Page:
WATERTOWN, Conn.-John Klimas says managing people is the CEO's No. 1 job. Yet he also acknowledges that despite its importance, there is no formal training that prepares someone for the role.

"For the CEO and the credit union to be successful, you have to get the most out of your team," said Klimas, who joined the $18-million Greater Watertown FCU in December, 2012 after holding the VP of lending title at STCU CU in Springfield, Mass. "Yes, there are skills needed to sort of mechanically run the credit union. However, you have to be a good manager of people, and that is a skill that really no amount of formal training truly helps with. It's a skill you acquire over time; you make sure it works and you stick with it."

Klimas arrived at that view after working for both good and bad bosses over the years. "The good ones always are the leaders who have the respect of their staff and set a very positive tone within the organization."

The tone Klimas seeks to set is one that helps employees feel good about their one-office CU and the role they play-it's a fun and positive place to work, and most of all staff want to come to work every day and do the best for the CU, the members and themselves, said Kilmas. The CEO stresses treating people fairly, establishing clear and open channels of communication, and letting employees know they are empowered to make decisions. He has also introduced a regular system of rewards and recognition.

"Set the right tone and a lot of other good things take care of themselves."

While Klimas said his staff of six have goals, he is not a big believer in sales incentive programs, saying that self-motivation is more powerful. "The team does the right thing for the members and they know I will do the right thing by them. It get backs again to coming to work and wanting to do a good job. Too, I have been fortunate that the employees here already had a great attitude toward serving members."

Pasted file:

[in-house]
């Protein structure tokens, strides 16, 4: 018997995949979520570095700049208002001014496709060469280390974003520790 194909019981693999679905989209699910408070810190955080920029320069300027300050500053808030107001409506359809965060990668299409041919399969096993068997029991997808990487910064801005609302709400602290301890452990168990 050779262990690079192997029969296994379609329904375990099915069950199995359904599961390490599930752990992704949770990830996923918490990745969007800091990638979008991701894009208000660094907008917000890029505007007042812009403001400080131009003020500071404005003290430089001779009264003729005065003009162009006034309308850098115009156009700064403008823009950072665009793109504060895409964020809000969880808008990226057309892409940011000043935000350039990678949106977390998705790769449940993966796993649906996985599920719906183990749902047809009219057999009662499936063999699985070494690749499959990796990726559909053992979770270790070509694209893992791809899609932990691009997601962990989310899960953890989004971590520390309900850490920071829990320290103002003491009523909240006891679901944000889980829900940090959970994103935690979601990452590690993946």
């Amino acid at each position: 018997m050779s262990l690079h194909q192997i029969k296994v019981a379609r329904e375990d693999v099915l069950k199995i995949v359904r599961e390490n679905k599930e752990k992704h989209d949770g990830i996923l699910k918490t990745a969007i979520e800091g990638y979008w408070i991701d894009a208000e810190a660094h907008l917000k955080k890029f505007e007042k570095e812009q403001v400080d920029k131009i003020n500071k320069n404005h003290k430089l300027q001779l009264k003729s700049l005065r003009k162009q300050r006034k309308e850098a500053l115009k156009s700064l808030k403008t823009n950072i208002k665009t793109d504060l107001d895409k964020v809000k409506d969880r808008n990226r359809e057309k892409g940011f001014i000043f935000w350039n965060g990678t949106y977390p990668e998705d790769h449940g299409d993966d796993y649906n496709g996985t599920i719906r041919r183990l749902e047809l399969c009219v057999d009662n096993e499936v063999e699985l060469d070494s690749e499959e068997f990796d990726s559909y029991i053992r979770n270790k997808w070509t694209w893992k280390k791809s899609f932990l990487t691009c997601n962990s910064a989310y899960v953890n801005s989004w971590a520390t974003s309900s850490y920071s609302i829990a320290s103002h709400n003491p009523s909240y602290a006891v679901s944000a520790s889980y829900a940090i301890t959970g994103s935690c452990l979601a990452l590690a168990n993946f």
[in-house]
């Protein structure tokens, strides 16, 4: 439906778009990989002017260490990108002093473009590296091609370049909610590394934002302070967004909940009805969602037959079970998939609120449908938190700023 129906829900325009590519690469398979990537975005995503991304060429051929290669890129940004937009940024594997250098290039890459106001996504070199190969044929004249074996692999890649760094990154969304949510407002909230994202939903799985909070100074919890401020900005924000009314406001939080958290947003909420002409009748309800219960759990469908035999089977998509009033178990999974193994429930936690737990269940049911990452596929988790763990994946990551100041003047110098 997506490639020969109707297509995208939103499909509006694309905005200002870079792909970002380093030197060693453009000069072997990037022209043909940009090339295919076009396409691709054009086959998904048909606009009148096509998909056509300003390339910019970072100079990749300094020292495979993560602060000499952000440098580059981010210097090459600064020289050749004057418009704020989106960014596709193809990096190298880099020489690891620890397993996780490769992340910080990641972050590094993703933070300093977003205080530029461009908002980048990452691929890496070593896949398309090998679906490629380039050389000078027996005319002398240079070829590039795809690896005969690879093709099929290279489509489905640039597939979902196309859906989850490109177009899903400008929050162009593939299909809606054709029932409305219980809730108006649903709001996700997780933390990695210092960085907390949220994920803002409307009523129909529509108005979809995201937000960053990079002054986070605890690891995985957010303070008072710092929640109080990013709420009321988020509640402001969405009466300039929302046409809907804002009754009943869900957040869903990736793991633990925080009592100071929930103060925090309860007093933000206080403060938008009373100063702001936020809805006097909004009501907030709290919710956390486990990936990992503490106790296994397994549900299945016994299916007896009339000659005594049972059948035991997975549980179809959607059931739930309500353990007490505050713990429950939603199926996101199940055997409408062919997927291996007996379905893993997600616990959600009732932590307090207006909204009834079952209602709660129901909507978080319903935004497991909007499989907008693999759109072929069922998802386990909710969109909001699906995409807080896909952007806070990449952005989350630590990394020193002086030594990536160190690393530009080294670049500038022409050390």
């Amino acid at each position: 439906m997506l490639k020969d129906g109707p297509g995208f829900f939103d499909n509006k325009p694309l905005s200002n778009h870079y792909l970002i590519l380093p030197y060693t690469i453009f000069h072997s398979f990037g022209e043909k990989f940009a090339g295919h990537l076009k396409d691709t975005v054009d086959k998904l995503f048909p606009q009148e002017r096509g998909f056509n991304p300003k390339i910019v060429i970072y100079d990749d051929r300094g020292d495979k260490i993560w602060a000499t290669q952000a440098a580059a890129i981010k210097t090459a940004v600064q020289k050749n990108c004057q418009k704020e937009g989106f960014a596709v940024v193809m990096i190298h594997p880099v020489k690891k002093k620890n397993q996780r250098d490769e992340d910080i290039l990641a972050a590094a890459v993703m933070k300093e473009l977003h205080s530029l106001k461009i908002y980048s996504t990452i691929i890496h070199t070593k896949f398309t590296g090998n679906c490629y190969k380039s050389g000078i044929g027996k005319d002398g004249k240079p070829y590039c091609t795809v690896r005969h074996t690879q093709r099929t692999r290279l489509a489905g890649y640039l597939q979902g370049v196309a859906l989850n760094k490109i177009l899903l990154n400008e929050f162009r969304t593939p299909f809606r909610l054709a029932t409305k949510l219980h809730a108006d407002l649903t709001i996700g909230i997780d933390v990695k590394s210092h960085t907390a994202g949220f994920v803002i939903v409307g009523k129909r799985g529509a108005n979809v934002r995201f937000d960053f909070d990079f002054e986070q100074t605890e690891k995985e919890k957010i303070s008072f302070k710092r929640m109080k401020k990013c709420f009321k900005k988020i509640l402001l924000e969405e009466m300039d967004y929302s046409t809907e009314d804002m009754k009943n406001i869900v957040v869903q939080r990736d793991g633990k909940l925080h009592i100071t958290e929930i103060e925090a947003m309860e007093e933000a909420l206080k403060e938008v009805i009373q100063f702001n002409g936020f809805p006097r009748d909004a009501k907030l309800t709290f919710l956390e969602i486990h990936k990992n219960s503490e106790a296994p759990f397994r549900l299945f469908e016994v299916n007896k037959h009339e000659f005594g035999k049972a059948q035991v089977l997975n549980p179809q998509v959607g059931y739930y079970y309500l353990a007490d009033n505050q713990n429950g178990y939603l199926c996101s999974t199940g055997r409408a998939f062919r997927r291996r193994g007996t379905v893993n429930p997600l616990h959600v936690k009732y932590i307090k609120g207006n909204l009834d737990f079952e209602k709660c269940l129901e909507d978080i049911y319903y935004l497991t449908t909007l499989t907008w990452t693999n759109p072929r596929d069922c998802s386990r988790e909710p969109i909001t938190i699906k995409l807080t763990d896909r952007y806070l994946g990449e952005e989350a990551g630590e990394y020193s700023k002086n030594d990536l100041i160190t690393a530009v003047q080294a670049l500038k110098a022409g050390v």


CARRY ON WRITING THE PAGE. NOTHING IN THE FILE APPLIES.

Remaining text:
'Pushing A Balloon'

Outside of managing people, effective CEOs know the ins and outs of all areas of the credit union, emphasized Klimas, who has held a number of senior management positions at credit unions across Connecticut, including manager of consumer loans at American Eagle FCU in East Hartford. "You have to know where all of the parts fit to drive the boat. In my over 30 years with credit unions I have done almost every job, from collections, to operations to ... you name it."

That working knowledge of the CU makes it much easier for the CEO to understand how a new program or action impacts all corners of the credit union.

"Running a credit union is like pushing a balloon," said Klimas. "Push it in one place and the balloon pushes out on another side. You have to know how things fit together, and you get that through a lot of different experiences."

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